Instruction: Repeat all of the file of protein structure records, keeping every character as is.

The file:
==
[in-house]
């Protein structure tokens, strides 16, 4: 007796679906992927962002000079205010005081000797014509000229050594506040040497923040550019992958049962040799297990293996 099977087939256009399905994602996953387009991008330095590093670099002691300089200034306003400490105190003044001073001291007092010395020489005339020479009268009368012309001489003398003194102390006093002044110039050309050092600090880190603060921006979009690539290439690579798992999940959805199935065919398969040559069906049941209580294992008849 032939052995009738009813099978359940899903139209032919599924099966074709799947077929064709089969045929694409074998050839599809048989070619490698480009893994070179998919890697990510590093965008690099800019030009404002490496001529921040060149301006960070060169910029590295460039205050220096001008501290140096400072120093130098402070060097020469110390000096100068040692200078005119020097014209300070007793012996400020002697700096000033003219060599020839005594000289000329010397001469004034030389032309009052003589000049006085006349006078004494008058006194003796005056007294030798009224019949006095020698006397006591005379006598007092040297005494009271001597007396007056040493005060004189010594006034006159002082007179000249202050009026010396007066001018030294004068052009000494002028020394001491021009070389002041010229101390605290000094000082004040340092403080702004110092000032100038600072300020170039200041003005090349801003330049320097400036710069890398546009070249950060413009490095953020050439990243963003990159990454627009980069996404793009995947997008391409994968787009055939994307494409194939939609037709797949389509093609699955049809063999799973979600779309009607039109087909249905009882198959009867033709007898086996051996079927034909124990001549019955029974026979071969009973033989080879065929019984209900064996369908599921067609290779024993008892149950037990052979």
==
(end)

[in-house]
């Protein structure tokens, strides 16, 4: 007796679906992927962002000079205010005081000797014509000229050594506040040497923040550019992958049962040799297990293996 099977087939256009399905994602996953387009991008330095590093670099002691300089200034306003400490105190003044001073001291007092010395020489005339020479009268009368012309001489003398003194102390006093002044110039050309050092600090880190603060921006979009690539290439690579798992999940959805199935065919398969040559069906049941209580294992008849 032939052995009738009813099978359940899903139209032919599924099966074709799947077929064709089969045929694409074998050839599809048989070619490698480009893994070179998919890697990510590093965008690099800019030009404002490496001529921040060149301006960070060169910029590295460039205050220096001008501290140096400072120093130098402070060097020469110390000096100068040692200078005119020097014209300070007793012996400020002697700096000033003219060599020839005594000289000329010397001469004034030389032309009052003589000049006085006349006078004494008058006194003796005056007294030798009224019949006095020698006397006591005379006598007092040297005494009271001597007396007056040493005060004189010594006034006159002082007179000249202050009026010396007066001018030294004068052009000494002028020394001491021009070389002041010229101390605290000094000082004040340092403080702004110092000032100038600072300020170039200041003005090349801003330049320097400036710069890398546009070249950060413009490095953020050439990243963003990159990454627009980069996404793009995947997008391409994968787009055939994307494409194939939609037709797949389509093609699955049809063999799973979600779309009607039109087909249905009882198959009867033709007898086996051996079927034909124990001549019955029974026979071969009973033989080879065929019984209900064996369908599921067609290779024993008892149950037990052979």